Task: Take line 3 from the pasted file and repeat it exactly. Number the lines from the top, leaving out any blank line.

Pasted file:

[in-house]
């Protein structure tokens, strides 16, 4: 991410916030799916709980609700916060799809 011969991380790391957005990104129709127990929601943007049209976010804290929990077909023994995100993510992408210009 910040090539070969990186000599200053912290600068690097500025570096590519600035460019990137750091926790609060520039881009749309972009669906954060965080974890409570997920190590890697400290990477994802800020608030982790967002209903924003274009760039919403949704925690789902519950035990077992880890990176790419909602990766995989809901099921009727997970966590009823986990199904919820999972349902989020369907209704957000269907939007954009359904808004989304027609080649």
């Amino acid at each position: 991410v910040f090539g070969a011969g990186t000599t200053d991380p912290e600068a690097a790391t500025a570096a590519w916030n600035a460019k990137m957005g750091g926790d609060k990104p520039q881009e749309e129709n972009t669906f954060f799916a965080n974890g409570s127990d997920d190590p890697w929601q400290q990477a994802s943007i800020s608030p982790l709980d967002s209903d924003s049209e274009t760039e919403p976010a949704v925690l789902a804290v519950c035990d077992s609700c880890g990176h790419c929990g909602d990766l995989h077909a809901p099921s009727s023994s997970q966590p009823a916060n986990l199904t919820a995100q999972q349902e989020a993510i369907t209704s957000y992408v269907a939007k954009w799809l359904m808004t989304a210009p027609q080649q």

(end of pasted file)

């Amino acid at each position: 991410v910040f090539g070969a011969g990186t000599t200053d991380p912290e600068a690097a790391t500025a570096a590519w916030n600035a460019k990137m957005g750091g926790d609060k990104p520039q881009e749309e129709n972009t669906f954060f799916a965080n974890g409570s127990d997920d190590p890697w929601q400290q990477a994802s943007i800020s608030p982790l709980d967002s209903d924003s049209e274009t760039e919403p976010a949704v925690l789902a804290v519950c035990d077992s609700c880890g990176h790419c929990g909602d990766l995989h077909a809901p099921s009727s023994s997970q966590p009823a916060n986990l199904t919820a995100q999972q349902e989020a993510i369907t209704s957000y992408v269907a939007k954009w799809l359904m808004t989304a210009p027609q080649q």